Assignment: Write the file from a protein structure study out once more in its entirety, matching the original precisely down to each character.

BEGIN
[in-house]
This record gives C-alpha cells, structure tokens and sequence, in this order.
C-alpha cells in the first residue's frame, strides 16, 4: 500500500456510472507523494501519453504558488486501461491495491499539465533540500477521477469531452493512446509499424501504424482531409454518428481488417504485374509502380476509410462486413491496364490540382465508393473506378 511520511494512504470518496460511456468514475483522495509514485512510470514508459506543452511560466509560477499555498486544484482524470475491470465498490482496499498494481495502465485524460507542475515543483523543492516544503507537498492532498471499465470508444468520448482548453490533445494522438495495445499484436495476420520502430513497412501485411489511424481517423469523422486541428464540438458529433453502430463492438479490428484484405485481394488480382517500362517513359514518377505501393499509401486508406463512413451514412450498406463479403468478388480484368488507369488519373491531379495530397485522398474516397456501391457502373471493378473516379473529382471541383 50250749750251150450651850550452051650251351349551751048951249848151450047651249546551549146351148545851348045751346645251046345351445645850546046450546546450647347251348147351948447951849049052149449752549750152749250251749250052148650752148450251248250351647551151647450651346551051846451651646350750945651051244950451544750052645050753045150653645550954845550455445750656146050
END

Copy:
[in-house]
This record gives C-alpha cells, structure tokens and sequence, in this order.
C-alpha cells in the first residue's frame, strides 16, 4: 500500500456510472507523494501519453504558488486501461491495491499539465533540500477521477469531452493512446509499424501504424482531409454518428481488417504485374509502380476509410462486413491496364490540382465508393473506378 511520511494512504470518496460511456468514475483522495509514485512510470514508459506543452511560466509560477499555498486544484482524470475491470465498490482496499498494481495502465485524460507542475515543483523543492516544503507537498492532498471499465470508444468520448482548453490533445494522438495495445499484436495476420520502430513497412501485411489511424481517423469523422486541428464540438458529433453502430463492438479490428484484405485481394488480382517500362517513359514518377505501393499509401486508406463512413451514412450498406463479403468478388480484368488507369488519373491531379495530397485522398474516397456501391457502373471493378473516379473529382471541383 50250749750251150450651850550452051650251351349551751048951249848151450047651249546551549146351148545851348045751346645251046345351445645850546046450546546450647347251348147351948447951849049052149449752549750152749250251749250052148650752148450251248250351647551151647450651346551051846451651646350750945651051244950451544750052645050753045150653645550954845550455445750656146050